Cherokee Phoenix


Published January, 27, 1830

Page 4 Column 1



Why move with step so slow, yon red brow'd throng?-

Sire, son, and bride, in long procession drear?

The mother leads her wailing child along

Yet breathes no sound its wearied heart to cheer.-

Unshrinking youth, and palsied age appear

In those unmarshall'd ranks,-with speechless care

The warrior droops, who never bow'd to fear,

While the time-honor'd Chief with haughty air

Grav'd on his furrow'd brow unutter'd wrongs doth bear.

Why from their peaceful dwellings do they fly

To unshorn forests, and to deserts bare?

Where roams the savage beast with vengeful eye,

And Famine seizes what his fang may spare;-

Ah! why this mute and motionless despair

As the last parting glance they darkly threw

On home and stream and vale and mountain fair?

They answer not,--save by those tears of wo

Which o'er their fathers' graves in wild profusion flow.

But what with silent lip they lock secure

In the deep casket of a suffering heart

I know.-The hoarse winds shriek'd it to my ear,

That tempest wrote it with its lightning dart.

Earth rais'd her voice to act the accusers part

Oh Native Land!-Thou Eden of the free,-

So blest by Heaven, so glorious as thou art,

I bowed by head in bitterness for thee,

Mourning thy broken vows, thy threaten'd infamy.-

I slept,-and 'mid my deep and troubled dream

A spirit past.--Fear bath'd my limbs in dew.

The unearthly eye with indignation's gleam

Was bright,-yet by the brow serene I knew

Our Country's Father, he who dauntless drew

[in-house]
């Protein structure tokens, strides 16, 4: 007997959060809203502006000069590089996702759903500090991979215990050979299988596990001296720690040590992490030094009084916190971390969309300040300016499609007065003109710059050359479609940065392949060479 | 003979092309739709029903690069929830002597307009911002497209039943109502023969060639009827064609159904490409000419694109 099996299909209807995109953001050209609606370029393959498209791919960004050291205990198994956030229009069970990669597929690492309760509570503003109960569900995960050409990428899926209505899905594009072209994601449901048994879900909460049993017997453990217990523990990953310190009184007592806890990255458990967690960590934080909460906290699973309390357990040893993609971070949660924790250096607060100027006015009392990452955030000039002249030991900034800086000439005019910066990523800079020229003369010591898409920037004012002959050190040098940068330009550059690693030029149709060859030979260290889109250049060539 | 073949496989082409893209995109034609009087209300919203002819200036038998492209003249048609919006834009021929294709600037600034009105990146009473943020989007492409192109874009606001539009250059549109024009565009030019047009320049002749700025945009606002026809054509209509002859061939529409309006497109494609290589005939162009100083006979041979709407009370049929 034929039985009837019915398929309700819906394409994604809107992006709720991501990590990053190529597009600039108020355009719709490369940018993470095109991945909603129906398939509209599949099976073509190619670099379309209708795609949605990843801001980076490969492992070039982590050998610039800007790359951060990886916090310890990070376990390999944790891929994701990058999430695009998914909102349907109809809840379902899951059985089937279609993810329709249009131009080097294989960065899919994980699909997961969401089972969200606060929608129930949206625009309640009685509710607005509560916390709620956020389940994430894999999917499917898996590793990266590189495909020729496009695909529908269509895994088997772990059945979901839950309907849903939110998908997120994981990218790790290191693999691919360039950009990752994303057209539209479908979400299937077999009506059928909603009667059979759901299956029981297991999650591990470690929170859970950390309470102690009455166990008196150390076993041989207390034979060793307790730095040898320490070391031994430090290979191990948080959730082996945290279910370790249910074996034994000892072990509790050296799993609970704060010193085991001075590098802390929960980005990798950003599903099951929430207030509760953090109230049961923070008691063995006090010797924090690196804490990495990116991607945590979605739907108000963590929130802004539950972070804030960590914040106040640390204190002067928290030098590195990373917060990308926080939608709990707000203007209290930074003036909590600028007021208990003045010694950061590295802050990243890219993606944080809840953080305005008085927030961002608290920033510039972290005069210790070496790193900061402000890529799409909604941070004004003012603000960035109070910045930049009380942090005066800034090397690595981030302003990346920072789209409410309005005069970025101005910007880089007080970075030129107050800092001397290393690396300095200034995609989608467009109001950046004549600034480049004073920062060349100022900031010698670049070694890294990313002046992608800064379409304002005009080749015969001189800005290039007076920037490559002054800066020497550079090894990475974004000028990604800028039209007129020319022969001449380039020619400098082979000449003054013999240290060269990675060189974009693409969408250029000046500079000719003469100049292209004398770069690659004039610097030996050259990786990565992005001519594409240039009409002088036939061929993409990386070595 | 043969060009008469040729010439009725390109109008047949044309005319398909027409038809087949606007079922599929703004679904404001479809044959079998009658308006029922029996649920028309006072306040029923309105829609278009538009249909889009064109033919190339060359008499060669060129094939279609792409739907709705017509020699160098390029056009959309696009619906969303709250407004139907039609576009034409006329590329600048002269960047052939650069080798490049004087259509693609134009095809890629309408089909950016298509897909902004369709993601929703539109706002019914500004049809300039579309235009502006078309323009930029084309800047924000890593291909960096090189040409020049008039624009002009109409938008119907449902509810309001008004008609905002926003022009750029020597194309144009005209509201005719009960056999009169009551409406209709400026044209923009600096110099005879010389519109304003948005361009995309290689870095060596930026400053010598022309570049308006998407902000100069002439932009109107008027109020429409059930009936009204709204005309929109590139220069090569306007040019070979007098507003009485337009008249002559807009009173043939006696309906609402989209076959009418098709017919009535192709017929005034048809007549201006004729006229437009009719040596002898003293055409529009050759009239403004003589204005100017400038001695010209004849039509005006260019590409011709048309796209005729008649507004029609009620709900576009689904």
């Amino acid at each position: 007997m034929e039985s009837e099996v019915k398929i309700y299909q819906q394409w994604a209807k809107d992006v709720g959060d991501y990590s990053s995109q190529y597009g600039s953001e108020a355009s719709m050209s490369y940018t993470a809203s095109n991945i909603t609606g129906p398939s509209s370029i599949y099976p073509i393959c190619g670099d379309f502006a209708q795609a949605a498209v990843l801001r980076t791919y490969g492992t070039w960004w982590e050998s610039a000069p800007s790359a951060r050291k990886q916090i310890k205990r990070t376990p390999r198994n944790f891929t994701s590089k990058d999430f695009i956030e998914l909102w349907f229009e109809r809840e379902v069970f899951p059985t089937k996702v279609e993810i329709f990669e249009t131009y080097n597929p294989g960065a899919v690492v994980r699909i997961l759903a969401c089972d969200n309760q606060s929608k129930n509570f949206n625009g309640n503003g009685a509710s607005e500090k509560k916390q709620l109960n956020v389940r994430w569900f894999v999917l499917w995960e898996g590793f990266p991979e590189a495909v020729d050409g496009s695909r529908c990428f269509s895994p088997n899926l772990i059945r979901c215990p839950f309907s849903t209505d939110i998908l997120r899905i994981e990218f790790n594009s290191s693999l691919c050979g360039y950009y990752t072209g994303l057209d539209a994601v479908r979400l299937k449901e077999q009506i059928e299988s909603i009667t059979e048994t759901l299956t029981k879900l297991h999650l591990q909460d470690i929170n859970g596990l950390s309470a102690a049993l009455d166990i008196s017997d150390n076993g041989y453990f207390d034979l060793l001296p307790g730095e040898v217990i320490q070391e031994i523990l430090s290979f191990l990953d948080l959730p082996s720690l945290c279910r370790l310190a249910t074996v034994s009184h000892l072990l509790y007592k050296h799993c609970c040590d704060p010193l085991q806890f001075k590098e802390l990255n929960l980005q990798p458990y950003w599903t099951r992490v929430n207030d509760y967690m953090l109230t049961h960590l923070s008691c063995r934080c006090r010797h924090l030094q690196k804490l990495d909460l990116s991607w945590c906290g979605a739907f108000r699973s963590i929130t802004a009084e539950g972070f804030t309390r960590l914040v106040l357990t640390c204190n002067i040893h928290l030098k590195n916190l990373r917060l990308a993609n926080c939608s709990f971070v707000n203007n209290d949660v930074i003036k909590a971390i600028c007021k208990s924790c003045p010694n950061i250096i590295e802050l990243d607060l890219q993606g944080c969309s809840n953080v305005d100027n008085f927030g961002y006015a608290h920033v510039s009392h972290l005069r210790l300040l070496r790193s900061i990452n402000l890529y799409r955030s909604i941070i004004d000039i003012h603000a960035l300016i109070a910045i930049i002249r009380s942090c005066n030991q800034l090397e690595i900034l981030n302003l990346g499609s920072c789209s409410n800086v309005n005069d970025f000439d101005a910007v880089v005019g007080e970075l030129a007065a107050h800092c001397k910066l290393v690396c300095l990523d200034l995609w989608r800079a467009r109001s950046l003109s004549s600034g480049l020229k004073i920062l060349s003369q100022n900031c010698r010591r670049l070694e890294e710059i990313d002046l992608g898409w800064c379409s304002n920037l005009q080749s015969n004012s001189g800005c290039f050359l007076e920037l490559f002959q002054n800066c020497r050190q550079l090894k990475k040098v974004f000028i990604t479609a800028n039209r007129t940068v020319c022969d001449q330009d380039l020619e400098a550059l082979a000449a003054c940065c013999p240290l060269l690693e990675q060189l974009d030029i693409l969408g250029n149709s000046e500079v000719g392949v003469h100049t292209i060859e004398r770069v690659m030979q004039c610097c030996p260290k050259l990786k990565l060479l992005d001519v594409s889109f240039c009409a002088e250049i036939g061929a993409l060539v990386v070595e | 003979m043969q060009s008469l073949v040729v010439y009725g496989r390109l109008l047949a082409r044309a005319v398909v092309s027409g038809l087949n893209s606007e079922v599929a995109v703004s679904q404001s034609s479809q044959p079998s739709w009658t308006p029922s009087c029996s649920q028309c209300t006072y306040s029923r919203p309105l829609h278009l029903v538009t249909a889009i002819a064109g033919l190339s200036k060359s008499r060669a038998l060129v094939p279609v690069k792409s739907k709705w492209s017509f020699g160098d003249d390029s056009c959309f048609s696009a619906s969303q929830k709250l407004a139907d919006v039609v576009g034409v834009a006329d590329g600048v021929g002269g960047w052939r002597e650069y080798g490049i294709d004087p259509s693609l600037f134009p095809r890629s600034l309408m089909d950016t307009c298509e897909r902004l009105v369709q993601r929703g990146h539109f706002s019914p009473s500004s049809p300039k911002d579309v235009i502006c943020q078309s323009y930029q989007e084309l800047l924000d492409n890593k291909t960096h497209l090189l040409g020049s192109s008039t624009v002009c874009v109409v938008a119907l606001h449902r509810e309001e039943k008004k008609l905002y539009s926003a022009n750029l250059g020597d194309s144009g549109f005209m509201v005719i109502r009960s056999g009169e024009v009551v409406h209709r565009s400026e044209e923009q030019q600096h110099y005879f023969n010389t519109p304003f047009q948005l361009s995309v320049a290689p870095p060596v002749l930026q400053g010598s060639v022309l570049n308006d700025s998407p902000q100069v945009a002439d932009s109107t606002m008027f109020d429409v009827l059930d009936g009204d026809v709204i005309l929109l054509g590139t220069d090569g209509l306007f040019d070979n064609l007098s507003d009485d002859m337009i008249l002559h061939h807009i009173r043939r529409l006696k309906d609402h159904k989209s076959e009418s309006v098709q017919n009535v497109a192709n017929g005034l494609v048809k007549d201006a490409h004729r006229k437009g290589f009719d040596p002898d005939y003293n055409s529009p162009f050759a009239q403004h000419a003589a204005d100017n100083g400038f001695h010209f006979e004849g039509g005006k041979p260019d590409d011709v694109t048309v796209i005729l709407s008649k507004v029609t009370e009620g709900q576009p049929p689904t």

His awful sword to bar oppression's claim

Now from Mount Vernon's tomb where pilgrims true

Kneel in their love, the Sage and Warrior came,

To save the red-brow'd few, and spare his nation's shame.

And lo! in heaven-girt panoply were seen,

Like ancient Macedon's unblenching band,

Illustrious statesmen of majestic men,

And sacred priests who at God's altar stand.

And hoary- templed men with wisdom's wand,

And woman's plaint was heard, with the lone prayer

Of lisping babe,-while o'er their much lov'd land

A shield they threw, and strove with watchful care

To guard from blackening trace her holy annals fair.

So, back the exiles turn'd-Amid the throng

Was no reluctant step, of lingering sigh,-

Back to their cots they turn'd with shout and song,

To their dear cultur'd fields, and clear blue sky,-

Back,'mid their kindred sepulchers to die:-

The faithful dog through each familiar shade

Fawn'd at his master's feet, with joyous eye,-

Gay infant groups around each thresh-hold play'd--

And sounds of rural toil rose sweet from every glade.

Hartford Connecticut Nov. 14th 1829.

L. H. S.